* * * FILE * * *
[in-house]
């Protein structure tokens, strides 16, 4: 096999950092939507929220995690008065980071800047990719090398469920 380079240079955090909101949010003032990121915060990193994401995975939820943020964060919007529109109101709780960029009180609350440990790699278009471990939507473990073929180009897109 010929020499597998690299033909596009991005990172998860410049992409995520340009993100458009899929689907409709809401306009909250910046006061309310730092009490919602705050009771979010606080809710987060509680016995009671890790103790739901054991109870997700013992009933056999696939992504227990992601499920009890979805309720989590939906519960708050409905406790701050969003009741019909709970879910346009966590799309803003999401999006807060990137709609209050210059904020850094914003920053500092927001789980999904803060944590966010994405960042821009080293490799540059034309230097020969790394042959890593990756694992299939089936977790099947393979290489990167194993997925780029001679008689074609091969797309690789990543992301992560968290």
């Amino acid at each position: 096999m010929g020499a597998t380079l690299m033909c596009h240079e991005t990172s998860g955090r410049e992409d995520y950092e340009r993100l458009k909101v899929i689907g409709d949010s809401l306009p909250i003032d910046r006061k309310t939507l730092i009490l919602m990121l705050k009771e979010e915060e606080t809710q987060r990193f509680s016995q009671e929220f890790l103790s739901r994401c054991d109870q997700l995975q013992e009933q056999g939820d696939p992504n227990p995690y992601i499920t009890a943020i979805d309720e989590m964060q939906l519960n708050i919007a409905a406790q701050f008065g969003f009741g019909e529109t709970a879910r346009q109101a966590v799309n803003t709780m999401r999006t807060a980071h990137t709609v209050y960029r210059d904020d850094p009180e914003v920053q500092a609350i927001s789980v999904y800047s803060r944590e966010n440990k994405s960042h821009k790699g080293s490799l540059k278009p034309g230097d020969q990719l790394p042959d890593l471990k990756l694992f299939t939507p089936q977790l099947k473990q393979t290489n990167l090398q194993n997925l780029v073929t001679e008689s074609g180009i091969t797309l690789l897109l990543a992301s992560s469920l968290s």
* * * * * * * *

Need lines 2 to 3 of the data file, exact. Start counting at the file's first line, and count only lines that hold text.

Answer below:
């Protein structure tokens, strides 16, 4: 096999950092939507929220995690008065980071800047990719090398469920 380079240079955090909101949010003032990121915060990193994401995975939820943020964060919007529109109101709780960029009180609350440990790699278009471990939507473990073929180009897109 010929020499597998690299033909596009991005990172998860410049992409995520340009993100458009899929689907409709809401306009909250910046006061309310730092009490919602705050009771979010606080809710987060509680016995009671890790103790739901054991109870997700013992009933056999696939992504227990992601499920009890979805309720989590939906519960708050409905406790701050969003009741019909709970879910346009966590799309803003999401999006807060990137709609209050210059904020850094914003920053500092927001789980999904803060944590966010994405960042821009080293490799540059034309230097020969790394042959890593990756694992299939089936977790099947393979290489990167194993997925780029001679008689074609091969797309690789990543992301992560968290």
């Amino acid at each position: 096999m010929g020499a597998t380079l690299m033909c596009h240079e991005t990172s998860g955090r410049e992409d995520y950092e340009r993100l458009k909101v899929i689907g409709d949010s809401l306009p909250i003032d910046r006061k309310t939507l730092i009490l919602m990121l705050k009771e979010e915060e606080t809710q987060r990193f509680s016995q009671e929220f890790l103790s739901r994401c054991d109870q997700l995975q013992e009933q056999g939820d696939p992504n227990p995690y992601i499920t009890a943020i979805d309720e989590m964060q939906l519960n708050i919007a409905a406790q701050f008065g969003f009741g019909e529109t709970a879910r346009q109101a966590v799309n803003t709780m999401r999006t807060a980071h990137t709609v209050y960029r210059d904020d850094p009180e914003v920053q500092a609350i927001s789980v999904y800047s803060r944590e966010n440990k994405s960042h821009k790699g080293s490799l540059k278009p034309g230097d020969q990719l790394p042959d890593l471990k990756l694992f299939t939507p089936q977790l099947k473990q393979t290489n990167l090398q194993n997925l780029v073929t001679e008689s074609g180009i091969t797309l690789l897109l990543a992301s992560s469920l968290s």